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How I stumbled upon Strada while forwarding an email

I wanted to forward an email one evening, so I opened up the Hey app on my phone, found the email, tapped on the “More” button, and just before I hit “Forward” I noticed a “Share or print…” button at the bottom of the screen. I hit “Share” and to my surprise was greeted by a share sheet. It offered me to send a link to the email via SMS, Slack, Signal, and others.

If it was any other app this wouldn’t surprise me, but Hey is a hybrid app — its views are server-rendered HTML and some JavaScript wrapped in an app that is essentially a web browser. Showing a share sheet isn’t something you can do with HTML and JS, so how did the team at Hey do this?

Opening a share sheet in Hey
Opening a share sheet in Hey

I assumed that the Hey mobile app used the same HTML and JS as the web version. So I opened the Hey web app on my computer and started poking around.

The first thing I noticed was that all the buttons that were visible in the mobile app were present in the web version. But they were hidden unless the frontend was running in a browser that used a special User-Agent header. So I changed my User-Agent and reloaded the page. The UI changed — the header row was gone, some buttons looked like they were disabled and new buttons showed up.

Left: Hey web app in Firefox with the default User-Agent. Right: Impersonating Hey iOS app by changing the User-Agent
Left: Hey web app in Firefox with the default User-Agent. Right: Impersonating Hey iOS app by changing the User-Agent

I thought the layout changes were related to Turbo Native and the disabled buttons seemed like a CSS issue, so l focused on the “Share and print…” button.

Inspecting it showed that it was controlled by a bridge/share Stimulus controller. So I opened that controller and saw that it only had a component static variable and a #share method. The static variable was hard-coded to the value “share”. The #share method just passed the current URL to a #send method it inherited from bridge/base_component_controller.

// bridge/share.js

import BaseComponentController from "bridge/base_component_controller"

class ShareController extends BaseComponentController {
    static component = "share"

    share(event) {
        this.send("share", { url: window.location })

I followed the code and opened the bridge/base_component_controller. Its #send method took an event name, a data object, and a callback function. It built a message object with the event name, data, callback and the controller’s component. Then it forwarded everything to the window.webBridge.send method and stored the returned value as the ID of the message.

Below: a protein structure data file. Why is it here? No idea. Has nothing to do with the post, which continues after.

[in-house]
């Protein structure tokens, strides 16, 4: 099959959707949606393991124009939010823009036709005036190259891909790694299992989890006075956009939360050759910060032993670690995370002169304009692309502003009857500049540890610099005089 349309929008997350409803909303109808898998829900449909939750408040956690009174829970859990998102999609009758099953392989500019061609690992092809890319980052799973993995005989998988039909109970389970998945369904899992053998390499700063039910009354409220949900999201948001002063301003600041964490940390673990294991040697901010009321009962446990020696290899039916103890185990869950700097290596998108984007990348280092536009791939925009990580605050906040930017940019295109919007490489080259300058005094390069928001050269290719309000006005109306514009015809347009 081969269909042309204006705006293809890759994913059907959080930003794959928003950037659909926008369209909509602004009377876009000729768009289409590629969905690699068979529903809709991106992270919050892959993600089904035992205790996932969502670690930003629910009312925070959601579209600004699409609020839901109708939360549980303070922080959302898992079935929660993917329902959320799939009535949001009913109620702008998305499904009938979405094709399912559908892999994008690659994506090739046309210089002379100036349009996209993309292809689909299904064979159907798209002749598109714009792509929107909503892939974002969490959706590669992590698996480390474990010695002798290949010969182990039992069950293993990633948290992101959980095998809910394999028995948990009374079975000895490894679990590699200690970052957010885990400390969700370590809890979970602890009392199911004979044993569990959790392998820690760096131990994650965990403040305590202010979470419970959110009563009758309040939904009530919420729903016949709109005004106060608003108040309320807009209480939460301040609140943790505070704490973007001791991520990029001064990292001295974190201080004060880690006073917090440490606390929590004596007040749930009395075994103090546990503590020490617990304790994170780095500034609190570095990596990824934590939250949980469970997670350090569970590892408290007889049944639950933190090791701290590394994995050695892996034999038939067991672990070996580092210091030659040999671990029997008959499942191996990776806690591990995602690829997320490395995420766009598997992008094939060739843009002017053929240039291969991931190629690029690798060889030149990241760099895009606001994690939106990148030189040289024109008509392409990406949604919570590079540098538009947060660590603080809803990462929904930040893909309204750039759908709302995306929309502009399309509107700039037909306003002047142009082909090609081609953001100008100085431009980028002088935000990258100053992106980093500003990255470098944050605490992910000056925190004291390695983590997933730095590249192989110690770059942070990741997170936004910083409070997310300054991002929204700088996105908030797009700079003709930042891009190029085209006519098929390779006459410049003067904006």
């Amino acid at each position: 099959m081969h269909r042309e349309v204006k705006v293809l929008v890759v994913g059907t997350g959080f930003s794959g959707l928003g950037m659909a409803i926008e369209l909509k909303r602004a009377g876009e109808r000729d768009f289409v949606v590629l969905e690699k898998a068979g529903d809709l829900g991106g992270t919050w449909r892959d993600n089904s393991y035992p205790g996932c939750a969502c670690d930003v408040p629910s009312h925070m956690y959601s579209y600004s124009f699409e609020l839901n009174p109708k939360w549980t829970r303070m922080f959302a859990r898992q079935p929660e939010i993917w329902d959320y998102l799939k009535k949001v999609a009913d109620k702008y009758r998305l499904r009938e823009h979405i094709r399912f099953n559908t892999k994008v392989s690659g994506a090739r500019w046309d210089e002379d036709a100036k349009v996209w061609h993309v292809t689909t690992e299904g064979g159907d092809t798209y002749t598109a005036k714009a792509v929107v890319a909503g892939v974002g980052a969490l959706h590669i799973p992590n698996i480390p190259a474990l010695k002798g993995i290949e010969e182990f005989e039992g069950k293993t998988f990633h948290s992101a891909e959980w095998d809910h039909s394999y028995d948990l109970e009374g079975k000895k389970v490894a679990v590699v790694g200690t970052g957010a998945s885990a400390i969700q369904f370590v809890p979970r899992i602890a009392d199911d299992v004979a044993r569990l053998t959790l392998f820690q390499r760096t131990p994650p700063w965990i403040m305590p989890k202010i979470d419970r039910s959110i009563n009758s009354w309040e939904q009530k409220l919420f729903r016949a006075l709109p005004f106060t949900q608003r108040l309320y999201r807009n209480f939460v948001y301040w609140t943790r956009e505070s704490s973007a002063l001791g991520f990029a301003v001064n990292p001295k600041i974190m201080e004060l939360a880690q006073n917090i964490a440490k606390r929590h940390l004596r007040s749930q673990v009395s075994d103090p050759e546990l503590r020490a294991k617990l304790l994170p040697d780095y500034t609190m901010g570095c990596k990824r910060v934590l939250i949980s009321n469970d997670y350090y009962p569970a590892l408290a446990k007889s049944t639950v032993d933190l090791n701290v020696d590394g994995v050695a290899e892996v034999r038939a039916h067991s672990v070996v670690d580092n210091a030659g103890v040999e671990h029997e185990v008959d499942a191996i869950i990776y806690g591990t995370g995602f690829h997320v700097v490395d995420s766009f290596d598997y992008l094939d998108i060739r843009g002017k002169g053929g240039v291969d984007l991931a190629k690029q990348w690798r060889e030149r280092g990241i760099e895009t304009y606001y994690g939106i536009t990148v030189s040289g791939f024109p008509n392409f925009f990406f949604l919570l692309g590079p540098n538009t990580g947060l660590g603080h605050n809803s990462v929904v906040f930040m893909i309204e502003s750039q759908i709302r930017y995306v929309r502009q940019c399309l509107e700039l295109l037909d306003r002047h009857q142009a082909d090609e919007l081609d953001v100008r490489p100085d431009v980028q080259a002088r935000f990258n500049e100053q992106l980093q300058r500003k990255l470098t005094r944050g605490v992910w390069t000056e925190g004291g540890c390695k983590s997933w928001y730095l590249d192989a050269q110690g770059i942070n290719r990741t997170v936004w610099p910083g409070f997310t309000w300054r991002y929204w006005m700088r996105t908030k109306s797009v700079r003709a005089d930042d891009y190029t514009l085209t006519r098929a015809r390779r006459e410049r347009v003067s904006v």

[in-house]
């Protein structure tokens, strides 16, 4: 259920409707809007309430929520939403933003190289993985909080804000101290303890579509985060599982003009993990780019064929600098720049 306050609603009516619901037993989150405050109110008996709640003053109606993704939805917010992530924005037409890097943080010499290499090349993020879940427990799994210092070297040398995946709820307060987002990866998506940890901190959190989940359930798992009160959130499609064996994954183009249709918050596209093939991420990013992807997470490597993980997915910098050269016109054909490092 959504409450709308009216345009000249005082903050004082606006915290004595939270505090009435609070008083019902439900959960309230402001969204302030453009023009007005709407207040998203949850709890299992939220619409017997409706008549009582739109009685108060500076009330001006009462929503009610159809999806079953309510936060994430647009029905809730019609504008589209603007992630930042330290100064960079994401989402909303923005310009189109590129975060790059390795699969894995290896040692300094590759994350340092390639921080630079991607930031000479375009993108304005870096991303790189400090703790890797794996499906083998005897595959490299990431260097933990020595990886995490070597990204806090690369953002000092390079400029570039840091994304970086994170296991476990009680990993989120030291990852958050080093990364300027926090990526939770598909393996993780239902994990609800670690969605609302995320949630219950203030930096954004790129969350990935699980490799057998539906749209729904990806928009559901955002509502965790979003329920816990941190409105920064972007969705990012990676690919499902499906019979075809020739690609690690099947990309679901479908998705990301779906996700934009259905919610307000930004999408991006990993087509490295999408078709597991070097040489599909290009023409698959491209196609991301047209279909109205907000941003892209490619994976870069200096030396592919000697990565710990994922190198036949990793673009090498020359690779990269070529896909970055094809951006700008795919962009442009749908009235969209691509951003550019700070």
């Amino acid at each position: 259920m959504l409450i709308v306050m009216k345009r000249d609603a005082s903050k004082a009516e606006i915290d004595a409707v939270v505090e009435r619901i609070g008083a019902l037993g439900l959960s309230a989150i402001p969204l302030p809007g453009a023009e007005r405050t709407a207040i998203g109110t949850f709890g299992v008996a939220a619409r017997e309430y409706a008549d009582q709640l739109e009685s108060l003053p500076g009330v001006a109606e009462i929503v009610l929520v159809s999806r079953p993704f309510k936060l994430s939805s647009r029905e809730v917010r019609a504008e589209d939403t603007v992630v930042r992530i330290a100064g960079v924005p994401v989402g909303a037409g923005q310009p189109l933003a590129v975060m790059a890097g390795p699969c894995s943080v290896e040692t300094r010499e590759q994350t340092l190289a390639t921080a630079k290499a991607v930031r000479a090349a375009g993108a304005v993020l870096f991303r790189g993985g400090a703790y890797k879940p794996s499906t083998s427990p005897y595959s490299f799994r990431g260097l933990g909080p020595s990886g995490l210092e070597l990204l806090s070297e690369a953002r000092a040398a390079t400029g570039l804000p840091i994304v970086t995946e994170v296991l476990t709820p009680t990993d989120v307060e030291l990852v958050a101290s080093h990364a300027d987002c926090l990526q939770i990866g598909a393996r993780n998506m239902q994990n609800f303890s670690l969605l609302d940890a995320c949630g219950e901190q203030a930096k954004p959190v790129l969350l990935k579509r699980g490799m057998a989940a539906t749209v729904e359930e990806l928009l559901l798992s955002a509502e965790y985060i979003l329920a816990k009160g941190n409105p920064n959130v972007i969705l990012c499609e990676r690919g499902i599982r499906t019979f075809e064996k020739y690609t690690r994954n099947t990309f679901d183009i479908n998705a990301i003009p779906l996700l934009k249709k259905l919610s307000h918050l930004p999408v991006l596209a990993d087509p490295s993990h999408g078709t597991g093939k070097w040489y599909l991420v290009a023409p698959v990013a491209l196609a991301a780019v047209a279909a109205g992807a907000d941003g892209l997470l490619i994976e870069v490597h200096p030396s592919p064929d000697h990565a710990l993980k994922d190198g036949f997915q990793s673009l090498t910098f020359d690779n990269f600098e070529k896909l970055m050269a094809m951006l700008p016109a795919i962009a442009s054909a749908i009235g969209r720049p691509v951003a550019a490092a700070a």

// bridge/base_component_controller.js
// Pseudocode for BaseComponentController's send method
send(event, data, callback) {
    let message = { component: this.constructor.component, event, data, callback }
  let messageId = window.webBridge.send(message)

But where did window.webBridge come from? I searched all the files and found it was initialized right after a class named “Strata” was loaded. From the name of the class I knew I was looking at Strada — the, yet unreleased, framework from Hotwired.

This got me excited! I started reading the code of the class to figure out what it does.

On load, it initialized itself and was assigned to window.webBridge. Then it fired a web-bridge:ready on the document.

It had an adapter variable which was called in most of its methods.

Its #send method generated an ID for each message, then it appended the ID to the message, stored the callback and forwarded the rest to the adapter.

// strata.js
// Pseudocode for Strata's send method
send(originalMessage) {
    if (!this.supportsComponent(message.component)) return null
    let id = this.generateID()
    let message = {
        id: id,
        component: originalMessage.component,
        event: originalMessage.event,
        data: originalMessage.data || {}
    if (originalMessage.callback) this.callbacks[id] = originalMessage.callback
    return id

receive(message) {
    const callback = this.callbacks[message.id]
    if (callback) callback(message.data)

supportsComponent(component) {
    return this.adapter.supportsComponent(component)

There was also a #receive method which seemed to take a message object and execute any callback method associated with its ID. That explained why the callbacks were stored when a message was sent.